Wednesday, July 4, 2012

"I was an extra in Dune" - @AnthonyCaplan1


Tell us about you.
My family and I live on a farm in New Hampshire. I teach high school Spanish, write, and spend time being a father to three children and a husband to my wife of twenty odd years.  When I'm not writing, I'm growing stuff on the farm, tending sheep, hiking, running road races in the summer. I've lived all over, worked as a journalist in Mexico, window washer in London, a shrimp fisherman in Texas. I met my wife in South America, and we built a house in the west of Ireland. i could write a book about that.

Tell us about your book.
Latitudes - A Story of Coming Home, is about Will Kogan, a boy outgrowing and outrunning his childhood that's been torn apart. His parents are well-educated, upwardly mobile, alcoholic expatriates. When his mother decides to take her children back to the States, there ensues a series of kidnappings. Eventually Will ends up at a New England boarding school where he is forced to deal with his shortcomings and alienation. I like this line from the back cover blurb    from a tropical childhood to a coming of age on the road, Latitudes charts the birth pangs of a quest for self and soul.

What inspired you to write this particular story?
It was largely based on personal material, memories of my own childhood and family. I thought it would make a good story, and several drafts later I think I was right.

What can readers expect when they open your book? Give us something that isn 't on the book blurb.

I've had readers say they were impressed by the lack of self-pity. There's a lot of potentially raw, emotionally charged material about a dysfunctional family and what it's like to deal with serious childhood trauma, but it's handled with compassion and honesty and I think it manages to walk the fine line between inspiration and sentimentality.

Where do you get your ideas?
I think that's one of those questions that many writers shy away from because it means delving into the netherworld of imagination, the rags and bone shop of the heart, to steal a line from Yeats,  where writers spend many hours searching for inspiration. I keep journals, do character sketches, try to keep up with what's happening in a lot of different areas. Ideas for books usually start with a character, or characters, and a place.

Who is your greatest inspiration?
The person in my life who inspires me the most is seriously my wife. She is the hard-headed woman from the Cat Stevens song and I found her.

What are you reading right now?
Billy Lynn's Long Half-Time Walk by Ben Fountain. It's about the Iraq war and America during the Bush era. He does a good job capturing the lingo of the common foot soldier and the way our country is drifting into this world of haves and have-nots.

Who are your favorite authors?
I have so many favorite authors. There's not enough time and space to list them all. My literary heroes growing up were Fitzgerald and Kurt Vonnegut and today I'd have to say my most recent favorites are Richard Ford and Ian McEwan.

What is your current project?
I'm currently about a hundred pages into a novel about a man whose wife has committed suicide and he and his daughter are trying to pick up the pieces of their lives. But I've put it aside to concentrate on marketing Latitudes. I may go back to it, but there's a chance I'll pick up with something else.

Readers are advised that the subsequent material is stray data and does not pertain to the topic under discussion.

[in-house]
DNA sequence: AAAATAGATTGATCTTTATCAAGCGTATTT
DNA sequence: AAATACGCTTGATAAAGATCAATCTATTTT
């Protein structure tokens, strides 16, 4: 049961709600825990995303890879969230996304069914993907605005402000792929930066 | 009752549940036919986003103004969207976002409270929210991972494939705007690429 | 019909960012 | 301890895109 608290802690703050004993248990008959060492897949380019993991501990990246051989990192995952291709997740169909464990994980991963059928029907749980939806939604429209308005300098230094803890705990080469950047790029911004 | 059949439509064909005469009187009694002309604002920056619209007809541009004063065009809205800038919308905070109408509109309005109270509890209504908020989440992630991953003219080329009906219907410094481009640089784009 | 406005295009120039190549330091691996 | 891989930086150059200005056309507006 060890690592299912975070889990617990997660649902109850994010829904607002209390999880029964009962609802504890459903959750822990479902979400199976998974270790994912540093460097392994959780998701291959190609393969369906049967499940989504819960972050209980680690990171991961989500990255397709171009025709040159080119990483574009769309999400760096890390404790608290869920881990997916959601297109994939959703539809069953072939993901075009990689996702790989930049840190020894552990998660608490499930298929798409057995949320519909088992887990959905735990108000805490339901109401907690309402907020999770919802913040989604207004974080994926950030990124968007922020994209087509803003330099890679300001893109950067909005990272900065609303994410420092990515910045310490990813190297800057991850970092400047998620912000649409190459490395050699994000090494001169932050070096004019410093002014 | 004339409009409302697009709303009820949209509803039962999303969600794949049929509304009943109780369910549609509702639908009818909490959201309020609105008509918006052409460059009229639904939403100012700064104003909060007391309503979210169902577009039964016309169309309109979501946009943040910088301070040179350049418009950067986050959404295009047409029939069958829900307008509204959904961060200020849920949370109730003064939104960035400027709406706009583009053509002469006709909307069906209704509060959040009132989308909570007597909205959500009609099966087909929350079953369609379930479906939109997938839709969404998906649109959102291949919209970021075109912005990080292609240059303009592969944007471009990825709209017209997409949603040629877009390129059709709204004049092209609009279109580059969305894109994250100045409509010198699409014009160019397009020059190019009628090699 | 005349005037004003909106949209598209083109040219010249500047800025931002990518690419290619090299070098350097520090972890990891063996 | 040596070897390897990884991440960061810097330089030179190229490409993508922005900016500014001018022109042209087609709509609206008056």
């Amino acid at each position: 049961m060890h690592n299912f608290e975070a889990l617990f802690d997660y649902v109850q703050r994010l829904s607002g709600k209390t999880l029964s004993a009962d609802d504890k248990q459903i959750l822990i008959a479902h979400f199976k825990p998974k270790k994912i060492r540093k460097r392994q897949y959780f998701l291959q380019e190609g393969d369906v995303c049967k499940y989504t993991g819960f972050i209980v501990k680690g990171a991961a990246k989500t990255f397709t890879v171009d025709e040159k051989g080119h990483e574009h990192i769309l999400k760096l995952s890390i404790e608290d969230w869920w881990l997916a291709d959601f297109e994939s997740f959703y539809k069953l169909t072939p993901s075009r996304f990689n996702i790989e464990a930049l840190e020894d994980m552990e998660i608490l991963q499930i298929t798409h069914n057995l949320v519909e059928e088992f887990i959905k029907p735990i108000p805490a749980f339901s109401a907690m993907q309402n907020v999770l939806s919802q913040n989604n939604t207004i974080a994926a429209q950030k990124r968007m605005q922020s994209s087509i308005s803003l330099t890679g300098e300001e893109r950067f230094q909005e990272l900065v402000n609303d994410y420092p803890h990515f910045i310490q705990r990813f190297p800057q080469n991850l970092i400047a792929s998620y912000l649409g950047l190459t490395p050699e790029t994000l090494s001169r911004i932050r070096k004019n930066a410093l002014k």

What do you feel is your greatest accomplishment as a writer?
I always feel like my latest book is my greatest accomplishment. If i succeed in marketing Latitudes as an independent author, that will be a great accomplishment.

Have you experienced any setbacks for your writing along the way? If so, will you share with us?
I've been writing fiction for more than twenty years. Rejection is part of the life of a writer. There have been no setbacks, just constant struggle.

What is the best writing advice you’ve ever received?
I had a writing teacher in college who told me - whatever you do in life, do it with intensity. I've tried to live by it. It wasn't necessarily about writing technique, but it's given me a mantra to live by, which is more important.

Are you a panster or a plotter?
I feel like I should know what a panster is...but I'm definitely not a plotter. My plots end up going off the rails and i have to rein them back in. Chop them back, write stuff back in. I go through drafts and drafts of books trying to work out what the story line should be. I'm getting better at that. But my books are character driven. They start and end with a character and the changes in his/her consciousness that come from forces usually beyond his/her control. The best they can do is come to grips with their lives by understanding. Does that make me a panster?

Tell us 5 random things about you the person, not the author:
1. : I was an extra in Dune, the David Lynch cult classic.
2. : One time I was sitting at a bus stop in Dallas and a wino said I looked like Forest Gump.
3. : My family is the most important thing in my life.
4. : I converted to Catholicism about seven years ago.
5. : There's stuff you don't want to know.

Where to connect online:

What format does your book(s) come in?
All major ebook formats and paperback

Where to buy: